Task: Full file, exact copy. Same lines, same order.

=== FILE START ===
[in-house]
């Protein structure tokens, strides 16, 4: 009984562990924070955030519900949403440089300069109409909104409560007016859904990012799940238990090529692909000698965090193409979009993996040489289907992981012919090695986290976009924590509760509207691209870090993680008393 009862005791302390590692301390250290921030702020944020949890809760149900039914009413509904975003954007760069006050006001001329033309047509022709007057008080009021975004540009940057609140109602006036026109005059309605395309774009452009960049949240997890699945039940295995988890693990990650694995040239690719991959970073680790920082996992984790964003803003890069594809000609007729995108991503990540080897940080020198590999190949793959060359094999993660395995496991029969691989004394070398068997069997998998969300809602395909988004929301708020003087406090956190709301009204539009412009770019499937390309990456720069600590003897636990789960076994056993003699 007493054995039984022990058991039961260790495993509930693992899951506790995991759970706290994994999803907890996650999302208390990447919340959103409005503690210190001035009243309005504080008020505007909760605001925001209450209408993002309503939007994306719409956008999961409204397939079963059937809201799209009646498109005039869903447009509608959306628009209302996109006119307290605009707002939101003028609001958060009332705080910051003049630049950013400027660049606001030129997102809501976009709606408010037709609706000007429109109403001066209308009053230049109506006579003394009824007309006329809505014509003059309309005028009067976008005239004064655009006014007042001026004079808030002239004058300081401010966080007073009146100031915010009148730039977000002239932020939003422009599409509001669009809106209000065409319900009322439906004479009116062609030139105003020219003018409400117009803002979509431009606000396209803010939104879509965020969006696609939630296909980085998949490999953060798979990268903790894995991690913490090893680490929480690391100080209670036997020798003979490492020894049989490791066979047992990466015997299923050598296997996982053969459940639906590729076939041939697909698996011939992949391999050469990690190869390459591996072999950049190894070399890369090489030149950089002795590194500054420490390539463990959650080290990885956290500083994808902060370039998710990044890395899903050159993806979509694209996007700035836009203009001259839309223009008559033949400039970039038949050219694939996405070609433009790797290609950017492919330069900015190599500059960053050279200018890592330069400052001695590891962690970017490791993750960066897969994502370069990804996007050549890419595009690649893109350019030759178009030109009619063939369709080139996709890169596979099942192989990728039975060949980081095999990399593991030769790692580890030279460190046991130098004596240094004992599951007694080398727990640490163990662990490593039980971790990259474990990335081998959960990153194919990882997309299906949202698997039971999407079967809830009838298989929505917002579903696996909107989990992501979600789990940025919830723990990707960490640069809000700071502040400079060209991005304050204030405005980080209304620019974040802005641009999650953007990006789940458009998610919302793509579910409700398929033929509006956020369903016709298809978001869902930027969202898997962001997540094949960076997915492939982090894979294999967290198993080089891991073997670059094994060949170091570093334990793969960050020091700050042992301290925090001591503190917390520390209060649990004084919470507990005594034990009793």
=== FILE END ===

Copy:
[in-house]
């Protein structure tokens, strides 16, 4: 009984562990924070955030519900949403440089300069109409909104409560007016859904990012799940238990090529692909000698965090193409979009993996040489289907992981012919090695986290976009924590509760509207691209870090993680008393 009862005791302390590692301390250290921030702020944020949890809760149900039914009413509904975003954007760069006050006001001329033309047509022709007057008080009021975004540009940057609140109602006036026109005059309605395309774009452009960049949240997890699945039940295995988890693990990650694995040239690719991959970073680790920082996992984790964003803003890069594809000609007729995108991503990540080897940080020198590999190949793959060359094999993660395995496991029969691989004394070398068997069997998998969300809602395909988004929301708020003087406090956190709301009204539009412009770019499937390309990456720069600590003897636990789960076994056993003699 007493054995039984022990058991039961260790495993509930693992899951506790995991759970706290994994999803907890996650999302208390990447919340959103409005503690210190001035009243309005504080008020505007909760605001925001209450209408993002309503939007994306719409956008999961409204397939079963059937809201799209009646498109005039869903447009509608959306628009209302996109006119307290605009707002939101003028609001958060009332705080910051003049630049950013400027660049606001030129997102809501976009709606408010037709609706000007429109109403001066209308009053230049109506006579003394009824007309006329809505014509003059309309005028009067976008005239004064655009006014007042001026004079808030002239004058300081401010966080007073009146100031915010009148730039977000002239932020939003422009599409509001669009809106209000065409319900009322439906004479009116062609030139105003020219003018409400117009803002979509431009606000396209803010939104879509965020969006696609939630296909980085998949490999953060798979990268903790894995991690913490090893680490929480690391100080209670036997020798003979490492020894049989490791066979047992990466015997299923050598296997996982053969459940639906590729076939041939697909698996011939992949391999050469990690190869390459591996072999950049190894070399890369090489030149950089002795590194500054420490390539463990959650080290990885956290500083994808902060370039998710990044890395899903050159993806979509694209996007700035836009203009001259839309223009008559033949400039970039038949050219694939996405070609433009790797290609950017492919330069900015190599500059960053050279200018890592330069400052001695590891962690970017490791993750960066897969994502370069990804996007050549890419595009690649893109350019030759178009030109009619063939369709080139996709890169596979099942192989990728039975060949980081095999990399593991030769790692580890030279460190046991130098004596240094004992599951007694080398727990640490163990662990490593039980971790990259474990990335081998959960990153194919990882997309299906949202698997039971999407079967809830009838298989929505917002579903696996909107989990992501979600789990940025919830723990990707960490640069809000700071502040400079060209991005304050204030405005980080209304620019974040802005641009999650953007990006789940458009998610919302793509579910409700398929033929509006956020369903016709298809978001869902930027969202898997962001997540094949960076997915492939982090894979294999967290198993080089891991073997670059094994060949170091570093334990793969960050020091700050042992301290925090001591503190917390520390209060649990004084919470507990005594034990009793």